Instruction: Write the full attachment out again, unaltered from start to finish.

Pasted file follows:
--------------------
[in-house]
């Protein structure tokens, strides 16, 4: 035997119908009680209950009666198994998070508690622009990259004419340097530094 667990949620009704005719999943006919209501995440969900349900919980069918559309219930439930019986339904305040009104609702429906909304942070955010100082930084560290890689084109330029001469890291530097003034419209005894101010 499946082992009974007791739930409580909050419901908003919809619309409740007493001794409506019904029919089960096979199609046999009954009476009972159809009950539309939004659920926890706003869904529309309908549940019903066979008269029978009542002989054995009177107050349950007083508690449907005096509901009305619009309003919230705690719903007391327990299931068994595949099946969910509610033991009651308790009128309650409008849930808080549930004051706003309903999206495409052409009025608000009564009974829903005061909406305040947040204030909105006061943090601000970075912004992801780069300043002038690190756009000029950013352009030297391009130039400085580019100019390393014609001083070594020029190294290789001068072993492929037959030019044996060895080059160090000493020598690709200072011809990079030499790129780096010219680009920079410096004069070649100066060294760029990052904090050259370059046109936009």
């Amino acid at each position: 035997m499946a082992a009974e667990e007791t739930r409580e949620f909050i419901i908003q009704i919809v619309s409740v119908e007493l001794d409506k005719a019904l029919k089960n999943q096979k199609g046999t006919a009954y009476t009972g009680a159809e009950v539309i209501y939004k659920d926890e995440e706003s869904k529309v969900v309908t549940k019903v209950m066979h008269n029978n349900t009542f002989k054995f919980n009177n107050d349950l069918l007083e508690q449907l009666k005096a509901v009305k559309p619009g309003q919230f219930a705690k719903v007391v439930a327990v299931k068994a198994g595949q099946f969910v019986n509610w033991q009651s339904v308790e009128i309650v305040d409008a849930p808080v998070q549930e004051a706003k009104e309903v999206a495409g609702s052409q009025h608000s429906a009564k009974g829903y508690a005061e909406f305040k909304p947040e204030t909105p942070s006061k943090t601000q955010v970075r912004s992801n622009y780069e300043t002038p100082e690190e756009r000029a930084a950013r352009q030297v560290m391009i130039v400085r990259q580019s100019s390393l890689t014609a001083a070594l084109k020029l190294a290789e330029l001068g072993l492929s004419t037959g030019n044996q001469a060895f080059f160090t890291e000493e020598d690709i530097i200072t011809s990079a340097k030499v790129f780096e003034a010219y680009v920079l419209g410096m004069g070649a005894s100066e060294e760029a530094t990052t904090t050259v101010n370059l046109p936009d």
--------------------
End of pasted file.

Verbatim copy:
[in-house]
């Protein structure tokens, strides 16, 4: 035997119908009680209950009666198994998070508690622009990259004419340097530094 667990949620009704005719999943006919209501995440969900349900919980069918559309219930439930019986339904305040009104609702429906909304942070955010100082930084560290890689084109330029001469890291530097003034419209005894101010 499946082992009974007791739930409580909050419901908003919809619309409740007493001794409506019904029919089960096979199609046999009954009476009972159809009950539309939004659920926890706003869904529309309908549940019903066979008269029978009542002989054995009177107050349950007083508690449907005096509901009305619009309003919230705690719903007391327990299931068994595949099946969910509610033991009651308790009128309650409008849930808080549930004051706003309903999206495409052409009025608000009564009974829903005061909406305040947040204030909105006061943090601000970075912004992801780069300043002038690190756009000029950013352009030297391009130039400085580019100019390393014609001083070594020029190294290789001068072993492929037959030019044996060895080059160090000493020598690709200072011809990079030499790129780096010219680009920079410096004069070649100066060294760029990052904090050259370059046109936009």
């Amino acid at each position: 035997m499946a082992a009974e667990e007791t739930r409580e949620f909050i419901i908003q009704i919809v619309s409740v119908e007493l001794d409506k005719a019904l029919k089960n999943q096979k199609g046999t006919a009954y009476t009972g009680a159809e009950v539309i209501y939004k659920d926890e995440e706003s869904k529309v969900v309908t549940k019903v209950m066979h008269n029978n349900t009542f002989k054995f919980n009177n107050d349950l069918l007083e508690q449907l009666k005096a509901v009305k559309p619009g309003q919230f219930a705690k719903v007391v439930a327990v299931k068994a198994g595949q099946f969910v019986n509610w033991q009651s339904v308790e009128i309650v305040d409008a849930p808080v998070q549930e004051a706003k009104e309903v999206a495409g609702s052409q009025h608000s429906a009564k009974g829903y508690a005061e909406f305040k909304p947040e204030t909105p942070s006061k943090t601000q955010v970075r912004s992801n622009y780069e300043t002038p100082e690190e756009r000029a930084a950013r352009q030297v560290m391009i130039v400085r990259q580019s100019s390393l890689t014609a001083a070594l084109k020029l190294a290789e330029l001068g072993l492929s004419t037959g030019n044996q001469a060895f080059f160090t890291e000493e020598d690709i530097i200072t011809s990079a340097k030499v790129f780096e003034a010219y680009v920079l419209g410096m004069g070649a005894s100066e060294e760029a530094t990052t904090t050259v101010n370059l046109p936009d």